Council Tackles Roads, Water, and Sewer Budgets

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Thursday, May 12, 2016, 8:25 pm
By: 
Chris Root

 

On Tuesday this week, the East Lansing City Council held its third special meeting on the Fiscal Year 2017 budget, which focused on the Major and Local Street Funds, Sanitation Fund, and Water Fund.

Scott House, Director of Public Works, presented proposed changes for fees related to these funds, including a 10% increase in monthly rates for water and sewer service and a 15% increase in connection fees to these systems for new construction. Projected expenditures in each fund for FY 2017 are $1.7 million for local streets and $2.6 million for major streets (both of which are largely from federal and state funds), $2.0 million for sanitation, and $4.4 million for water.

Projecting expenditures for emergency repairs, maintenance, and improvements of road, water, and sewer is difficult, involving research, planning, and setting priorities. Televising the City’s underground infrastructure as part of the state-funded Stormwater, Asset Management, and Wastewater (SAW) grant is almost completed, which will provide an overview of the condition of this infrastructure. (“Televising” refers to using robotic cameras to see into sewer lines to ascertain which structures appear to need repair.)

This study does not provide information about the performance of this infrastructure, however. Performance information is also needed for planning in order to answer questions such as how large a sewer or water pipe should be laid (a question about needed performance) to replace an existing pipe that keeps breaking (a question about condition).

Planning is also complicated by the fact that money spent on improving roads can be wasted if sewer or water pipes below those roads will soon need to be repaired or enlarged. Of course, it would be ideal to update underground infrastructure and rebuild roads simultaneously, but funds simply aren’t available to pay for all the work in the City that needs to be done.

Setting priorities is essential, including identifying the most problematic infrastructure to replace in order to avoid having to do emergency repair, which is more costly than planned infrastructure improvement. For example, replacing the water main in Glenmoor (on the City’s west side) is planned for this year because it kept breaking last winter.

Plans have been prepared for continued improvements in Chesterfield Hills, where street work was done during the past year, but it is not clear how that future work will fit into the City’s priorities. The road paving project begun in Chesterfield Hills last year is planned to be finished.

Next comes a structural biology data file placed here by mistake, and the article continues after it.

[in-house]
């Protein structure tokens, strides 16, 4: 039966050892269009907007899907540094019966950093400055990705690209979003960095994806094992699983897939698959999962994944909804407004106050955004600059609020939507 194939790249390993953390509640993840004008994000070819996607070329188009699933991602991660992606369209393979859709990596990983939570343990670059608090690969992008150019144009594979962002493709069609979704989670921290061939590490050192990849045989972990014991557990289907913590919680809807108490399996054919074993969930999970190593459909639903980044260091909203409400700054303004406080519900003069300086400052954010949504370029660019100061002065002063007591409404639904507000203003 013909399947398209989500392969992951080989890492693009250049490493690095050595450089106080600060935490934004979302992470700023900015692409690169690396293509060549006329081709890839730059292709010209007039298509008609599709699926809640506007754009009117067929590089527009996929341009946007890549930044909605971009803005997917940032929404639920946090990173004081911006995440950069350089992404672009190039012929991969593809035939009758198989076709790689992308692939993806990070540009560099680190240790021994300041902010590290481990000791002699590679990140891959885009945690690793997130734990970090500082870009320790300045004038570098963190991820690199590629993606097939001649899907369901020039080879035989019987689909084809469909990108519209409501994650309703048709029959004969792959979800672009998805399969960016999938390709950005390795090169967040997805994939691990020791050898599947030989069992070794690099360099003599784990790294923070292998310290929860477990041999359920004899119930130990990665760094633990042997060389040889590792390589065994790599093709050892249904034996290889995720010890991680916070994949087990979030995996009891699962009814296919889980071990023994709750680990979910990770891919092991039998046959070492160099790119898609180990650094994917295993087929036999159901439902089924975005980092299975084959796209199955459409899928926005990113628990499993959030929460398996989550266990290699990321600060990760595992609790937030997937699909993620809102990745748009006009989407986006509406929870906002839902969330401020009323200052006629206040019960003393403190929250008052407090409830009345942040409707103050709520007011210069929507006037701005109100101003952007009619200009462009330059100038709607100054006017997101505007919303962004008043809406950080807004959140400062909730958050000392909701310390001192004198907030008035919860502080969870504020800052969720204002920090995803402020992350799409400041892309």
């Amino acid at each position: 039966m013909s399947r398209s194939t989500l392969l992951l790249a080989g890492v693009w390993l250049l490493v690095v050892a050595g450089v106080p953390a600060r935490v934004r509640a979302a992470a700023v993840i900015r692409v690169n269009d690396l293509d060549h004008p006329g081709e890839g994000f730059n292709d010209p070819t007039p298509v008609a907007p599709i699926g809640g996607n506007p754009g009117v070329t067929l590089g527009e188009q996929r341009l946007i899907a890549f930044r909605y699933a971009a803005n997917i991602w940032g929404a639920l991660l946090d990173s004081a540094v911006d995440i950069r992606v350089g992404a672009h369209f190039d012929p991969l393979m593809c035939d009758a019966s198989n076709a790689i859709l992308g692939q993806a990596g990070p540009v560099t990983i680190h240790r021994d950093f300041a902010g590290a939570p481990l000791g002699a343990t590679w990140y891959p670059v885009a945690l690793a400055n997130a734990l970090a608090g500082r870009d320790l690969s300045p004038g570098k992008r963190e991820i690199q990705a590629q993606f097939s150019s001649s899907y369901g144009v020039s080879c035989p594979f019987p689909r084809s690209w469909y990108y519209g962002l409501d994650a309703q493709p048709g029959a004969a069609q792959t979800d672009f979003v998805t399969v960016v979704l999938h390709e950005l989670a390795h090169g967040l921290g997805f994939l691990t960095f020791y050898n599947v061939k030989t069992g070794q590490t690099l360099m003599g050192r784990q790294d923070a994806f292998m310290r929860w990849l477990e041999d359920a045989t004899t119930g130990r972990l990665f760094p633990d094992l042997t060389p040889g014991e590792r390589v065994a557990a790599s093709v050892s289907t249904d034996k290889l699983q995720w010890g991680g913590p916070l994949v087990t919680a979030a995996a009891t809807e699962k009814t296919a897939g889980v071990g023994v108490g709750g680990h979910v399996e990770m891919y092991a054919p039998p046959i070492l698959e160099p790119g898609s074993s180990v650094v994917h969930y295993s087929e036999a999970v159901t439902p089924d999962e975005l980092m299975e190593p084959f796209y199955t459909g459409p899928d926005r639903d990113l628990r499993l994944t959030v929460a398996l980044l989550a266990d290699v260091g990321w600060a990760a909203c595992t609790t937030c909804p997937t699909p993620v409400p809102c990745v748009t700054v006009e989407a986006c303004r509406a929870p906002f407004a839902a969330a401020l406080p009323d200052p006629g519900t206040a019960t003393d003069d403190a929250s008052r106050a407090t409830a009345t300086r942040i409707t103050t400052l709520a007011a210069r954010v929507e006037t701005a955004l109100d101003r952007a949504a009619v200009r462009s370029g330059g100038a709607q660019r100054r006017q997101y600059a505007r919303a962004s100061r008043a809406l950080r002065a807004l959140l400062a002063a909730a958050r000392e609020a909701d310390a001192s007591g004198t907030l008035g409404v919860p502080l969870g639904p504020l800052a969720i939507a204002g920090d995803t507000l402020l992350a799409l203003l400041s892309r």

This summer, the City will use money from the Major Street Fund for road work on Harrison Road from Saginaw Road to Lake Lansing Road.

House pointed out that the Park District project will have significant infrastructure costs, so that the City will have to direct considerable funding to this area once this project gets underway. The vacant buildings in the area should all be demolished by the end of 2016, as reported in ELi.

WGR Finance, the new owner of the privately owned properties in the Park District, has not yet given the City a site plan or Tax Increment Financing (TIF) plan for this area. City Council members heard from citizens during the 2015 election that getting rid of the blight in this part of the downtown is a priority, but deciding what will replace it requires big decisions about design and the extent of public financing for the project.

Councilmembers asked at Tuesday’s special budget meeting about the most cost-effective ways to extend the life of local streets, given the high price tag of one million dollars per mile to fully reconstruct a road. House explained various options, some of which are recent innovations, including recycling asphalt, micropaving (using a thin layer of asphalt), and using a thick sealant instead of asphalt.

All these methods are designed to fill in cracks so as to forestall further deterioration of the road. The Public Works Department is watching use of alternative techniques in other Michigan communities and also will be testing them in East Lansing.

House explained that the condition of all the streets in East Lansing have been assessed as either Red, Amber, or Green. While it would be ideal for all streets to have the highest Green ranking, it is sometimes more important to use limited funds to address roads in the worst condition, thus changing streets from Red to Amber status rather than allocating funds to improve streets from Amber to Green.

City staff also provided the Council with a 48-page fee schedule for all sorts of services, showing distinctions between resident and non-resident fees, where they exist. The document also provides recommendations for fee increases.

Some examples of suggested increases in fees are for permit parking, daily passes for Aquatic Center for both East Lansing residents and non-residents, use of parks and streets for events, land development applications (including rezoning, site plan and special use permits), and administrative review of traffic impact and engineering studies.

The public hearing on the FY 2017 budget, along with a review of the Parks and Recreation budget, will be held on Tuesday, May 17, at 5:00 pm at the Hannah Community Center. The Council plans to vote on the budget and tax rate at its regular meeting on Tuesday, May 24, at 7:00 pm at City Hall.

 

Reminder: You can speak to City Council during public meetings or write to council@cityofeastlansing.com.

 

 

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